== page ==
City Manager gets above-average marks in annual review
City Manager Robby Hefton received overall high marks for his performance over the past fiscal year.
The recently performed the annual evaluation of the city manager based on his performance of duties from September 2019 until the beginning of September 2020. While, Hefton received about a 4.3 average score on the evaluation, some members of the City Council did voice criticism over his performance.
"Overall, I feel strongly Robby is an effective leader for the city and staff," one council wrote anonymously. "He has the admiration of his team and council. I appreciate his desire to always do what he thinks is right. He is a man of faith, and I appreciate him making decisions based on those convictions."
The results of the evaluation were obtained by the Herald Democrat through an open records request to the city that was submitted in early November. The evaluation consisted of 52 criteria where Hefton was rated on a scale of one through five, with s one representing "unacceptable" performance and a five representing "excellent" performance.
The evaluation was performed by the six members of the council and Mayor David Plyler. The council members are not attached to each score, and are instead represented by the letters 'A' through 'G'.
The evaluation graded Hefton on a series of categories based on his job duties as the city manager in both leadership and administrative skill. Examples of the criteria include evaluating his judgment to his responsiveness to the council and residents within the city.
While Hefton overall did well on his latest evaluation, he did receive criticism on several items, particularly from two unnamed members of the council.
Council Member D rated Hefton below an average score of three 15 times throughout the evaluation. This includes two categories — related to performing the will of the full council rather than one member or group, and employee compensation and benefits — where Hefton was given the minimum score of one. The same council member did not rate Hefton at the maximum score of five for any category in the review.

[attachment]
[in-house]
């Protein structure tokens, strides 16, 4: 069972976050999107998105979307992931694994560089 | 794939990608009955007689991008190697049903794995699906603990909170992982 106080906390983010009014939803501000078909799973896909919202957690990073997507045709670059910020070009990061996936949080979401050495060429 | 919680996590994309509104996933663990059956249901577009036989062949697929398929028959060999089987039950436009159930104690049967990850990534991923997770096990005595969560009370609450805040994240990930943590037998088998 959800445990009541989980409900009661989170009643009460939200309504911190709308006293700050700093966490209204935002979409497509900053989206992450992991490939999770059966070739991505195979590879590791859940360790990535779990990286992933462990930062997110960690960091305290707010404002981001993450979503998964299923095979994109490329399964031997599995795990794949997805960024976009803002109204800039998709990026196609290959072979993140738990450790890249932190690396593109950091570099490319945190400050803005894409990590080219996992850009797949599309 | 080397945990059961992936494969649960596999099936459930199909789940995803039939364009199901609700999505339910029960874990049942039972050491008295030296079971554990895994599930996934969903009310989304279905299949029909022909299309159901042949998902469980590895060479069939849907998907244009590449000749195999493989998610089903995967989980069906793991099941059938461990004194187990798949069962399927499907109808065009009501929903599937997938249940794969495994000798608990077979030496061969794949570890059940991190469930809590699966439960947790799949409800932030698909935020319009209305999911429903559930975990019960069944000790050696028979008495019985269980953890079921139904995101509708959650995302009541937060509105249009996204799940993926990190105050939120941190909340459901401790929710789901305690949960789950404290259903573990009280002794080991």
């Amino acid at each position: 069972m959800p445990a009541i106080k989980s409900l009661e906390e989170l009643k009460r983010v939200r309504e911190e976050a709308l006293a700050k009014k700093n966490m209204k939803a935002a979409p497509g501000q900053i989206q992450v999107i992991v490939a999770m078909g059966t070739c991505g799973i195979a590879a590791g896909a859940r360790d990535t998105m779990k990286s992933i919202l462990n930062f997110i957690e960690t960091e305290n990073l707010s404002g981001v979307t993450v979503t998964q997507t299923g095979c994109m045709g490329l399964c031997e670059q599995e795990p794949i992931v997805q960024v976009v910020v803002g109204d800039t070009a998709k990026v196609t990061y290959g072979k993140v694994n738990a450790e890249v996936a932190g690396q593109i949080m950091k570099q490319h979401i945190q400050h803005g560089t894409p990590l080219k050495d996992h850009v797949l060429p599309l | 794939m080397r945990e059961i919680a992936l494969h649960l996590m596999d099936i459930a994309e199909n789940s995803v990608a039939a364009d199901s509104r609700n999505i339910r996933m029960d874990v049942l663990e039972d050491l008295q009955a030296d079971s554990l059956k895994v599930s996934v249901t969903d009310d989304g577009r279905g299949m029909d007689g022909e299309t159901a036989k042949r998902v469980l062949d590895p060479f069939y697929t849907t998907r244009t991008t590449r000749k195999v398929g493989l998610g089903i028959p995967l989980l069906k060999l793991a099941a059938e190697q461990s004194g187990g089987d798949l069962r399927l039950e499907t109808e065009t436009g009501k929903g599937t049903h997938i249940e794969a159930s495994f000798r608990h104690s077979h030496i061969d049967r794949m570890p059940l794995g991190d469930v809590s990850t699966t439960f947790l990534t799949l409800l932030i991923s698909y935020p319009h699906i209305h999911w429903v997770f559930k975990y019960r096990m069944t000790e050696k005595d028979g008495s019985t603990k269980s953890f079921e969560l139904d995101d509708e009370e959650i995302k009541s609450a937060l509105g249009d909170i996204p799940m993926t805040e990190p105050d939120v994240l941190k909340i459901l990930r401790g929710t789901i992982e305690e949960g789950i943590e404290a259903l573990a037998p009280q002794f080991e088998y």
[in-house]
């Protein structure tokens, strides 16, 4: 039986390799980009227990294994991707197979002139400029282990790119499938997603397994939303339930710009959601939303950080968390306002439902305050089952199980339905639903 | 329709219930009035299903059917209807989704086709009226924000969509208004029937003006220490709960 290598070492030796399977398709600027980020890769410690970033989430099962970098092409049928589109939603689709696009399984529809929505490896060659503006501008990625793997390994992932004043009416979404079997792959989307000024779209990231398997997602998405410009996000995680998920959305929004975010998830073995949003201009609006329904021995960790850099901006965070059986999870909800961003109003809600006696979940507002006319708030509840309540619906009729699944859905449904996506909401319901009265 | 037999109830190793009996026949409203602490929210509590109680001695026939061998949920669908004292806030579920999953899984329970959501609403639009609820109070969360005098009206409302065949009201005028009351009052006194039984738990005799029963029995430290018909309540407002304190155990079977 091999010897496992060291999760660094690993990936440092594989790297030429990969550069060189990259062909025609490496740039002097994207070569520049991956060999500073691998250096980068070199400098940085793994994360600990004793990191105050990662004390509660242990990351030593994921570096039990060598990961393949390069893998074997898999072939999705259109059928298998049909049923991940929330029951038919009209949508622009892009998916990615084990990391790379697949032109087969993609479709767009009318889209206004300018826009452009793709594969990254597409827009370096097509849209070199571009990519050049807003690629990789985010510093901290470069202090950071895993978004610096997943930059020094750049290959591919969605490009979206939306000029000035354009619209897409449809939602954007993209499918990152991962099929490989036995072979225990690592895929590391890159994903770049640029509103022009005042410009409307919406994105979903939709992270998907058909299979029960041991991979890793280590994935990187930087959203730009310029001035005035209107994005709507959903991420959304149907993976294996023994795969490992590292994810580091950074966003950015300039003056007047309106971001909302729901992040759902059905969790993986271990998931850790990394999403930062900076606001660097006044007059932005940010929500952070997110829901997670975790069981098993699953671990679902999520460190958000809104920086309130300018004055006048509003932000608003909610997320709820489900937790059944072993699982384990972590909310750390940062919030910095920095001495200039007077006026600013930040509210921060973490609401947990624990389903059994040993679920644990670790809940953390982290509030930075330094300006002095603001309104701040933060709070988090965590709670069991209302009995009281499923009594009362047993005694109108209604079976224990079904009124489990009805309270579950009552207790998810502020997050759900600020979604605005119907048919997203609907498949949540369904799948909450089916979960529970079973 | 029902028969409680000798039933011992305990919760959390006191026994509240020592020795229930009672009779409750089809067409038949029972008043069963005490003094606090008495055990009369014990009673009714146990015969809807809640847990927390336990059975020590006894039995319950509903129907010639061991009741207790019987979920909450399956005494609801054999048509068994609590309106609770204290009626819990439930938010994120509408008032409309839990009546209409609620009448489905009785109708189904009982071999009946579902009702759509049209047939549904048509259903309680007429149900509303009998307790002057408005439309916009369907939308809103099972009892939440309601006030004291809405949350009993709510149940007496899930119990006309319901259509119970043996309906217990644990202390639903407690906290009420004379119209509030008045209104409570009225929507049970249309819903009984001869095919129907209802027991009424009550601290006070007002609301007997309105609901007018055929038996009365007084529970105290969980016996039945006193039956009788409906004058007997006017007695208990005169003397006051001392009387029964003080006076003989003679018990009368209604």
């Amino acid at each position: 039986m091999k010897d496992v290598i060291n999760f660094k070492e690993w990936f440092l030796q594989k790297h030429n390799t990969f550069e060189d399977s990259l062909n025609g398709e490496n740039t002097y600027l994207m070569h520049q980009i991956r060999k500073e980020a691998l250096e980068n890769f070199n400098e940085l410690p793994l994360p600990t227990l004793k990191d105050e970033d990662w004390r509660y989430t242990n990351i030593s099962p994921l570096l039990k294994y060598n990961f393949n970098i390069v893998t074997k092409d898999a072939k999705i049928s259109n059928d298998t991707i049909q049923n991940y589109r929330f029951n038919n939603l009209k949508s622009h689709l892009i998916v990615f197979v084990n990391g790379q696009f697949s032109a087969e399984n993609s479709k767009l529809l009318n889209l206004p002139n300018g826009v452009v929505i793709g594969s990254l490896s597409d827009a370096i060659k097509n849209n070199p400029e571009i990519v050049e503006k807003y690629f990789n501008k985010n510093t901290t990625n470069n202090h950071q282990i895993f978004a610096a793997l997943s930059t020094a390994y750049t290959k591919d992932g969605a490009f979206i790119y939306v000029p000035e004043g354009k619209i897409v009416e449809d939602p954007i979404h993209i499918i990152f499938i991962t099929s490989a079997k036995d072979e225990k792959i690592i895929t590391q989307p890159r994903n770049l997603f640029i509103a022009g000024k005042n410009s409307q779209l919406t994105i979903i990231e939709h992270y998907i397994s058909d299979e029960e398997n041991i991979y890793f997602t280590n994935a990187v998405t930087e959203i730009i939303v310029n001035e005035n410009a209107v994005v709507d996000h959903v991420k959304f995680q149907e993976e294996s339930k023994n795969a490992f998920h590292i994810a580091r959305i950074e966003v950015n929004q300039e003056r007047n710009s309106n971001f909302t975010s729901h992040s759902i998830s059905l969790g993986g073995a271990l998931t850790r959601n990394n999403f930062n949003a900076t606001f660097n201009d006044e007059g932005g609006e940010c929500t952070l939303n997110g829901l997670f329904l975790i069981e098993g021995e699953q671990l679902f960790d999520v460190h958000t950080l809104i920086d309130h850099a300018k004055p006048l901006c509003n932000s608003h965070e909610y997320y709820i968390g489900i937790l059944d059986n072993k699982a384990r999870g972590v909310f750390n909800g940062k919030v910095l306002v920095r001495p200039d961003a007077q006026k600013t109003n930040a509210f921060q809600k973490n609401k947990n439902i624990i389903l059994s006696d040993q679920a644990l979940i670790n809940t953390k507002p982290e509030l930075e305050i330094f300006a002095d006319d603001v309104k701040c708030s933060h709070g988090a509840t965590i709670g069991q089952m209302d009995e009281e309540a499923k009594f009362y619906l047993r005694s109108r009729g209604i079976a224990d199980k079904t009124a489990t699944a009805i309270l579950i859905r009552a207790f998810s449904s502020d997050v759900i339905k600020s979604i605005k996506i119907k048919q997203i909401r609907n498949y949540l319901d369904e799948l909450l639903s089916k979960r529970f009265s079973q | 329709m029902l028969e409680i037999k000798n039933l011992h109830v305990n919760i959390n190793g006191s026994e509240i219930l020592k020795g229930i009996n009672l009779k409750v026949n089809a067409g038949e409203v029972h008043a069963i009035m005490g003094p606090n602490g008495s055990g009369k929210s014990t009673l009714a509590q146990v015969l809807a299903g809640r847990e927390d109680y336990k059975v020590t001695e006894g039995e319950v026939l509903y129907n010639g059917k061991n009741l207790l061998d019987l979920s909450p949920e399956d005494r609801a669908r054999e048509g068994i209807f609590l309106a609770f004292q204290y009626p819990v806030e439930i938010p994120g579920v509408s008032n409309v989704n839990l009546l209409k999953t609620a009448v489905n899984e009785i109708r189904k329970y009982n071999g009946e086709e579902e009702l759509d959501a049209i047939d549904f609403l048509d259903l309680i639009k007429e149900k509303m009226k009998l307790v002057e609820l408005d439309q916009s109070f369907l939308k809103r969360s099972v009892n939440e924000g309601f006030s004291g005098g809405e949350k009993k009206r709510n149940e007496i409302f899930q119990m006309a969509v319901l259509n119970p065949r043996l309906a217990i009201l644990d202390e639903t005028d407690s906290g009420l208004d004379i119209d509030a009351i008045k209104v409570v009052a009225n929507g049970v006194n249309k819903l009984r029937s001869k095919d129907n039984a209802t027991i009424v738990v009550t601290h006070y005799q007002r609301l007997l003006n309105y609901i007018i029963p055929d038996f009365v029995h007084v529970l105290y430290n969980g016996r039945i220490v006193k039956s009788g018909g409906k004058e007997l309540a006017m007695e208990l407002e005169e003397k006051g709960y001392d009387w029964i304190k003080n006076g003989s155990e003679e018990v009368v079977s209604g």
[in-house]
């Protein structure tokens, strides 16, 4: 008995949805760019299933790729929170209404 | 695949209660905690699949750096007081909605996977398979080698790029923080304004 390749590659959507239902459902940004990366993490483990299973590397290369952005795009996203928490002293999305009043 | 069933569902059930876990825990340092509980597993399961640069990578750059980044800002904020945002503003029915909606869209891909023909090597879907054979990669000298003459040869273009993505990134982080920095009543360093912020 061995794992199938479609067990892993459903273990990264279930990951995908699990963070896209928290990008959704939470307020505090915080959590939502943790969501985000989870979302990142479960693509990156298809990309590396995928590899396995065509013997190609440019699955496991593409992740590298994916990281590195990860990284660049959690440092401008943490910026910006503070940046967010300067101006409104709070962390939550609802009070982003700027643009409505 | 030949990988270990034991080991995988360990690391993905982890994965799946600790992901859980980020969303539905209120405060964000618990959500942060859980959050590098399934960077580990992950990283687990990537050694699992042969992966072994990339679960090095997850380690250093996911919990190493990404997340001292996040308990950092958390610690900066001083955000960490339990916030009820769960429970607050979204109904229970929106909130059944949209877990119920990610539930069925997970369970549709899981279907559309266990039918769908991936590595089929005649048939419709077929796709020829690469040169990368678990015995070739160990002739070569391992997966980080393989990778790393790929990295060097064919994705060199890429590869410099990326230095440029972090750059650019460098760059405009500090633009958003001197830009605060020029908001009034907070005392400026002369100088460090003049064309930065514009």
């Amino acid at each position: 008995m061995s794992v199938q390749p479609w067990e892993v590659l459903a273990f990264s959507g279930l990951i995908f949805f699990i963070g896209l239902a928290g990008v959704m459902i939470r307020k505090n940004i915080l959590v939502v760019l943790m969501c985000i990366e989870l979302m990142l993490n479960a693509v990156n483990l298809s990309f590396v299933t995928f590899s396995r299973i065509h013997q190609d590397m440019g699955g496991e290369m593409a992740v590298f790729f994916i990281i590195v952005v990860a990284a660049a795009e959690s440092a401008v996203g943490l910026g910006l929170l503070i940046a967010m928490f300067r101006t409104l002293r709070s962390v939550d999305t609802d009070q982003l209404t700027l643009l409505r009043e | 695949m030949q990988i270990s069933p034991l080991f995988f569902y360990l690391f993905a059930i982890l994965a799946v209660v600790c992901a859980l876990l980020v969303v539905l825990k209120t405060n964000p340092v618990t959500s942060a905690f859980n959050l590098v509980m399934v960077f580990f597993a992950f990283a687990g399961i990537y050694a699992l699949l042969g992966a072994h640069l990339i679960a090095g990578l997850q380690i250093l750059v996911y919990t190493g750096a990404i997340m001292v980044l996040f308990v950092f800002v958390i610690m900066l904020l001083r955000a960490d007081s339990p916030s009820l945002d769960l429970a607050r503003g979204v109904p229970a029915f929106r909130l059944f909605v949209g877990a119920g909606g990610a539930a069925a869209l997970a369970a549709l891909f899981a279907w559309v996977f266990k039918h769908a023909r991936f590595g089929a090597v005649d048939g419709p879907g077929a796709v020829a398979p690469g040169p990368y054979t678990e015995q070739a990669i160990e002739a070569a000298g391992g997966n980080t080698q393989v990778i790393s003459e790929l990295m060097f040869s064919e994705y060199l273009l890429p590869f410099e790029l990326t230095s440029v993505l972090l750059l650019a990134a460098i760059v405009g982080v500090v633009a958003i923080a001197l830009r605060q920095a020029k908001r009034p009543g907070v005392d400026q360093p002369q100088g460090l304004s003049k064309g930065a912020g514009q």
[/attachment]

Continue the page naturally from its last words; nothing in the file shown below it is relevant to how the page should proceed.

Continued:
By comparison, Council Member F gave Hefton a two out of five rating on nine of the 52 categories.
One area where Hefton appeared to struggle based on the council review related to his interactions with the council itself and carrying out the will of the council. Of these five related topics, Hefton scored some his lowest scores, including a 3.4 average on his ability to "disseminate complete and accurate information equallyto all members in a timely manner."
Conversely, Hefton score well on topics related to his knowledge skills and decision making.
Following the numeric grading, members of the council were given the opportunity to leave unnamed comments regarding Hefton's performance. As with the previous category, Hefton receive a mixture of praise and constructive criticism.
"I would like to see Robby more focused on operations of the city and less focused on developer incentives," one council member wrote. "I would like to see more emphasis on financial implications and less concern on whether or not Sherman is growing. Growth is a product of time and circumstance. Sherman is positioned to grow, and we should not need to pay for that growth."
"Stay focused on keeping taxes low, fees to a minimum and ensure the city operations are running efficiently," another council member wrote. "Use council direction to create your agenda and be willing to set aside personal bias."